-user name as a instructor is "LisaRitt" or

    -my full name is Lisa Rittler if you are looking up instructor name.

    -My affiliation is Arcadia University. so you will have to list your affiliation as Arcadia University in order to see the course listed as available to you.

    Please comment on my blog and let me know how you made out finding my task/lesson plan for Probability using manipulatives.

    Thanks guys!

  • Gina Mulranen   March 25, 2013, 12:37 p.m.
    In Reply To:   Lisa Ritt   March 24, 2013, 10:02 p.m.

    I had already set up a coursesites account for Sue's lesson and I could not figure out how to get back to the main page to select another course to enroll in. I called the help desk and they gave me a link to use after you log in to take you back to the main page. They said that this is a problem they have encountered before, so I thought I would share the link with everyone just in case you all ran into the same trouble I did!


  • Gina Mulranen   March 25, 2013, 1:15 p.m.
    In Reply To:   Lisa Ritt   March 24, 2013, 10:02 p.m.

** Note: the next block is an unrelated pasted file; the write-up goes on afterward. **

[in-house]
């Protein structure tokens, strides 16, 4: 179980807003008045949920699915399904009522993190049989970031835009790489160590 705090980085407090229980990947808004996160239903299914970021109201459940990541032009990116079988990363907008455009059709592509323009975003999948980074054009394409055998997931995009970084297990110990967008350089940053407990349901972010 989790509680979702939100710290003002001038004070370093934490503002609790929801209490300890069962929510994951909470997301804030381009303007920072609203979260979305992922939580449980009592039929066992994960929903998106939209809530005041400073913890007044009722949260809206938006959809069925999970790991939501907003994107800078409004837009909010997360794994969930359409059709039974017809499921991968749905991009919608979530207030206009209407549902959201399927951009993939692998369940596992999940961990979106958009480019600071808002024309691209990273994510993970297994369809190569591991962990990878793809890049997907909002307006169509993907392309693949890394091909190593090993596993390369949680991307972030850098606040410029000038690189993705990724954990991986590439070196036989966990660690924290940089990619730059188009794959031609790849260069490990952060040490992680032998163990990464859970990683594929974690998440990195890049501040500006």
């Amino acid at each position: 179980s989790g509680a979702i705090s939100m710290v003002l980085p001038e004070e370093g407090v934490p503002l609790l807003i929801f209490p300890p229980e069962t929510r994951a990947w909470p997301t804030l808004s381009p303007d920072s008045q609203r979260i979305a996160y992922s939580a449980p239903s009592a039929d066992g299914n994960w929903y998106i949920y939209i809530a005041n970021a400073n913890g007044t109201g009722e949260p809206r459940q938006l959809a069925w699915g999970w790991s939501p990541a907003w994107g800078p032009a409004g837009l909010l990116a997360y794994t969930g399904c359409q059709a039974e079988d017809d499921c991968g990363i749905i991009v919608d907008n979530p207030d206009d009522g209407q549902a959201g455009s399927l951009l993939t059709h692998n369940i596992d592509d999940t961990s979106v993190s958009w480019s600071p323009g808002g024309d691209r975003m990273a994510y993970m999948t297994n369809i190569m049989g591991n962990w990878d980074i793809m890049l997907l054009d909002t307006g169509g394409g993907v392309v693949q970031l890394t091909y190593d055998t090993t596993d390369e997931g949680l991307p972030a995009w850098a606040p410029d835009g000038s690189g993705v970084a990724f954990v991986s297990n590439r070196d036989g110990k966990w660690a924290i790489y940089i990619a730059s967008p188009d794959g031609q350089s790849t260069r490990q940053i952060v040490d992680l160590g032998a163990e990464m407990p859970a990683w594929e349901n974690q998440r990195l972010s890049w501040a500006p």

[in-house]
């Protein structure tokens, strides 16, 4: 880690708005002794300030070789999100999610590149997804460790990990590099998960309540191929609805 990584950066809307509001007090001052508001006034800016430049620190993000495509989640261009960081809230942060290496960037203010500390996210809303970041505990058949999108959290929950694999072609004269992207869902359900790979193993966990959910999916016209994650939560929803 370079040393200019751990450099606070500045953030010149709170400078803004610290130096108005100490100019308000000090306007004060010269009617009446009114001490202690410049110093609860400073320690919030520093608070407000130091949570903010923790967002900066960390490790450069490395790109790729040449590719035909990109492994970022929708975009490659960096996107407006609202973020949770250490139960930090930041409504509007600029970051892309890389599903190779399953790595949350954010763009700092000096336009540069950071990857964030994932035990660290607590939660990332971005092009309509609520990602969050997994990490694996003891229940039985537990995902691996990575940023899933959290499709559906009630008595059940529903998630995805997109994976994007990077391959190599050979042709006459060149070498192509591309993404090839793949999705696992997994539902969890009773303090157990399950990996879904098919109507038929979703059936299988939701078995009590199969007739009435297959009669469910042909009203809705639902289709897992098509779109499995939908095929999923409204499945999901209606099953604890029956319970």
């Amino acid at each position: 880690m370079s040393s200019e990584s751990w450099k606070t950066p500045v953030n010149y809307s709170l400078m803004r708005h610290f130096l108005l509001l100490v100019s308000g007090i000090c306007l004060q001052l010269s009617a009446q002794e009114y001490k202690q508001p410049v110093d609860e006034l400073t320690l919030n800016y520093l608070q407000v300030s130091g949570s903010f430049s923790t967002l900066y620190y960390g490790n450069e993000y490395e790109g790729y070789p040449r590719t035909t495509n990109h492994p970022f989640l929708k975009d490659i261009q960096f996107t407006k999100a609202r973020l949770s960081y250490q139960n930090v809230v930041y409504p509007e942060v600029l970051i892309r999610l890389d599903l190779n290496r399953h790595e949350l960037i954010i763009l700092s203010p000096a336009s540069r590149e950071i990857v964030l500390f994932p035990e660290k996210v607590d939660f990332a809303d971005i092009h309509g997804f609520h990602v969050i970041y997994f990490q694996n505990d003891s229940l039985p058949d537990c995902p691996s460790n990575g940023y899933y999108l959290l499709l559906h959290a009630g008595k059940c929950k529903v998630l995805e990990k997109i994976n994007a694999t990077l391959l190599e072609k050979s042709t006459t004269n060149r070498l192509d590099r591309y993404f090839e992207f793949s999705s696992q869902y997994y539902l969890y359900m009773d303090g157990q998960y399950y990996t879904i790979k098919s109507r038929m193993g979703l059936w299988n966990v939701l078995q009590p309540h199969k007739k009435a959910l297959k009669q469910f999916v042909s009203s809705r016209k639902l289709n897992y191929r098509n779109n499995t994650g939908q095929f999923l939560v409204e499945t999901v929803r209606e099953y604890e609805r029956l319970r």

Hi Lisa!

    I cannot figure out how to post a comment for the task you assigned in the coursesites. Is there a separate discussion board or blog that you want us to post our comments in?

    Thank you!


  • Lisa Ritt   March 26, 2013, 11:43 a.m.
    In Reply To:   Gina Mulranen   March 25, 2013, 12:37 p.m.

    HI Gina and everyone,

    I have checked into this also. Thank you for doing some homework here. It seems unfortunately if you are signed up as an instructor, it does not let you navigate for courses to sign up for like when you are a student on I actually created about 3 different accounts before I figured this out. You have to be signed up as a student and I couldnt figure out how to sign in as BOTH.

    Also-my discussion board was not opened on my course but now it is. Please feel free to comment when you have time this week everyone! Sorry for the obstacles here. I 'm working on being more savvy! I heard a teacher last week say to her students...
    its the STRUGGLE that makes the PROGRESS. Don't fear the struggle.